The heated cooling fluid is then coupled by means of ball valve 262, which is also controlled by solenoid 202 to a return line to pack 10. The incoming fluid is connected to ball valve 266 controlled by solenoid 190. The fluid flows from ball valve 266 to a fluid-to-air heat exchanger, generally denoted by reference numeral 268. Heat exchanger 268 is comprised of a serpentine heat exchange coil 270 contained within an air manifold 272. Cool outside air is delivered through intake 274 by means of fan 276 to one end of air manifold 272. The air then flows through air manifold 272 in a heat exchanging relationship with the heated cooling fluid contained within cooling coils 270 to an exhaust outlet 276. The now cooled coolant fluid is returned to ball valve 278 controlled by solenoid 190. The cooled return fluid is then delivered along the line 280 to ball valve 258 for recirculation as a closed loop system through rifle body 14.
The launch of each projectile 106 is, of course, accompanied by a recoil force applied to rifle body 14. Therefore, the butt of the gun, generally denoted by reference numeral 286, is provided with a hydraulic damper which is comprised of a reservoir 73 of hydraulic fluid which flows outwardly through a one-way valve 72. Viscosity of the fluid and the resistance of valve 72 provide a controlled measure of high energy absorption to the impulsive recoil. The hydraulic fluid, which then flows through valve 72 into compression reservoir 73, is returned to the original reservoir 73 through a plurality of one-way valves 74, which provide low resistance to reverse flow.
The butt 278 of rifle body 14 is formed like a reciprocating cylinder which is telescopically disposed within a receiving casing 288. Reservoir 73 is defined between casing 288 in the bottom structure of butt 286 in which valve 72 and 74 are disposed. A plurality of springs 76 bear against the inner surface of butt 286 resiliently urging butt 286 to the rear (to the left as shown in FIG. 1). Impulsive recoil causes butt 286, acting as piston, to be compressed against springs 76 against the dampening effect of fluid within reservoir 73. Springs 76 restore butt 286 to its original configuration as permitted by the easy return flow through valves 74.
When a projectile 106 is fired, it passes through a muzzle brake and flash hider, generally denoted by reference numeral 42. Escaping gas goes forwardly through directed ducts 44 at the end of gun barrel 108. The forwardly directed gas pressure bears against baffles 46 providing some cushioning against the recoil. The flash of the burning propellent is hidden by stainless steel mesh screen 48 to minimize flash, which would otherwise plume brilliantly.
Magazine 16 is coupled to rifle body 14 as best depicted in FIG. 3. Magazine 16 has two extending flanges 17 and 19 extending from each side of delivery position 126. Each flange 17 and 19 is fitted with a top fitting having a bore 23 defined therethrough. A corresponding fitting 25 is shown in FIG. 3 which extends from the body of rifle body 14. Drum 16 is then placed upwardly against the body of rifle body 14 so that gun fitting 25 is positioned between flanges 19 and 17 extending from drum 16. A spring-loaded bracket then extends a pair of parallel pins 29 through aligned bores 23 into flanges 17, 19 and fitting 25. Pins 29, which are ganged together by bracket 27, are maintained in extended position locking drum 16 to rifle body 14 by means of a pair of compression springs 31 captured within channels 33 within magazine fixture 35. Drum magazine 16 can be quickly detached and a new drum attached by simply grasping bracket 27, which extends over the body of rifle body 14 as shown in FIG. 1a, and pushing bracket 27 forward thereby withdrawing pins 29 from bores 23. Attachment and alignment to a new drum 16 is then assured by reengagement of pins 29 through bores 23 in flanges 17, 19 and fitting 25 by the release of bracket 27.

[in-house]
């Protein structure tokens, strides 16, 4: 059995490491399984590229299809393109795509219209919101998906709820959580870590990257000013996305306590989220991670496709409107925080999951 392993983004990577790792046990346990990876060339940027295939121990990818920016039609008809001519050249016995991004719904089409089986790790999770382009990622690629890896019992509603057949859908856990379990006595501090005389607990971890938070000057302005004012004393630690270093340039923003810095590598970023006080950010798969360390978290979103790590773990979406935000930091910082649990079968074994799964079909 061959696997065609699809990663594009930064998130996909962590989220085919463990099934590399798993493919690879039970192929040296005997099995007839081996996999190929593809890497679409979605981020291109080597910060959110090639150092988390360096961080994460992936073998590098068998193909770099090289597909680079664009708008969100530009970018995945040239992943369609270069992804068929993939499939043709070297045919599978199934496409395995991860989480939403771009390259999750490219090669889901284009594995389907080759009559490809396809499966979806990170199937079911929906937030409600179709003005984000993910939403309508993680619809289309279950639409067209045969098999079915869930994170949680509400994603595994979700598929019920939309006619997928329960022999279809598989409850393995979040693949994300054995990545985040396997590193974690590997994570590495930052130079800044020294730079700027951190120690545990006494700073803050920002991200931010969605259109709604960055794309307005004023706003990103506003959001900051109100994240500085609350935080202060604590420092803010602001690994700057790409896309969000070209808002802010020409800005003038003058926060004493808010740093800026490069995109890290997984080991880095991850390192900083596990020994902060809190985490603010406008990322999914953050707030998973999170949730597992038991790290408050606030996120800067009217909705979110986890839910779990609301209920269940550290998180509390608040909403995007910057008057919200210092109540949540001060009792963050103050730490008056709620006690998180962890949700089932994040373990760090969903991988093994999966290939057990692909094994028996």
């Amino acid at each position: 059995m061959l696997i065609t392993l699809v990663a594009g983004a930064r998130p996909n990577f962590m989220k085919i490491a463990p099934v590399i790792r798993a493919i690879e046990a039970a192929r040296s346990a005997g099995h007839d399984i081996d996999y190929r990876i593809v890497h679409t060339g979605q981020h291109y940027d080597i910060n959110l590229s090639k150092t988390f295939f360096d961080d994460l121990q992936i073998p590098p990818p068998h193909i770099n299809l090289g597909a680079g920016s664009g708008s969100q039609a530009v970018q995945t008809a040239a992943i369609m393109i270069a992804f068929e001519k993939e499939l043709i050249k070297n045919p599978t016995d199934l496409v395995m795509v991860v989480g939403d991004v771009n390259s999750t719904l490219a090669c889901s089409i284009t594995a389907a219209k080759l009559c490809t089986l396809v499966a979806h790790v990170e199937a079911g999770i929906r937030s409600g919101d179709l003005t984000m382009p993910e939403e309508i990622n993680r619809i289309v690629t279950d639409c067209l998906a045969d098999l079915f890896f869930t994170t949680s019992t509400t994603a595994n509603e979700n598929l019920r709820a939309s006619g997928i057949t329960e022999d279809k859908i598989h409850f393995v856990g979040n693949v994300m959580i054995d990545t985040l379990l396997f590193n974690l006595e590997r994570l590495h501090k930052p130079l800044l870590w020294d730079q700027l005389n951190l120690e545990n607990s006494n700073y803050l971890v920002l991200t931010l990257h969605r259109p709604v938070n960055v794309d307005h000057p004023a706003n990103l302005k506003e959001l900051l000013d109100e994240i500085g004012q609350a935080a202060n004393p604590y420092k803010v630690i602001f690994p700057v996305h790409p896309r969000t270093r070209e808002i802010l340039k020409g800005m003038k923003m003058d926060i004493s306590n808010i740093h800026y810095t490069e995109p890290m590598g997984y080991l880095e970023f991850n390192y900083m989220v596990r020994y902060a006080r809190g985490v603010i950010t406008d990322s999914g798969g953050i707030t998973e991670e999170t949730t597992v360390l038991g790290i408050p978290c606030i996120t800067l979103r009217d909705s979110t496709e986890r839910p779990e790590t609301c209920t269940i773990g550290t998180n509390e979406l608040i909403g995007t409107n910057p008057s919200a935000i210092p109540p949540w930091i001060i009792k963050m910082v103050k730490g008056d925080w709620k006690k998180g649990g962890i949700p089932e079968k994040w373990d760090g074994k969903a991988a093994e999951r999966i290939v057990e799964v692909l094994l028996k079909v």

Many alterations and modifications may be made by those having ordinary skill in the art without departing from the spirit and scope of the invention. Therefore, it must be understood that the illustrated embodiment has been set forth only for the purposes of example and should not be taken as limiting the invention defined by the following claims. The elements of the invention as described above must be read to include not only the means specifically illustrated in the specification and means equivalent thereto, but all means now known or later devised for performing substantially the same function in substantially the same way to obtain substantially the same result or which use means which fall within the spirit of the present teachings.
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|U.S. Classification||89/7, 89/33.05, 89/14.3, 89/33.02, 89/14.1, 89/191.01, 89/155, 42/74, 102/376, 89/14.2, 89/33.03|
|International Classification||F41A1/04, F41A19/58, F41A13/12, F41A9/75, F41A13/04, F41A5/18|
|Cooperative Classification||F41A1/04, F41A5/18, F41A13/04, F41A9/75, F41A13/12, F41A19/58|
|European Classification||F41A5/18, F41A19/58, F41A1/04, F41A13/04, F41A13/12, F41A9/75|
|Nov 19, 1996||REMI||Maintenance fee reminder mailed|
|Nov 7, 2000||REMI||Maintenance fee reminder mailed|
|Apr 15, 2001||LAPS||Lapse for failure to pay maintenance fees|
|Jun 19, 2001||FP||Expired due to failure to pay maintenance fee|
Effective date: 20010413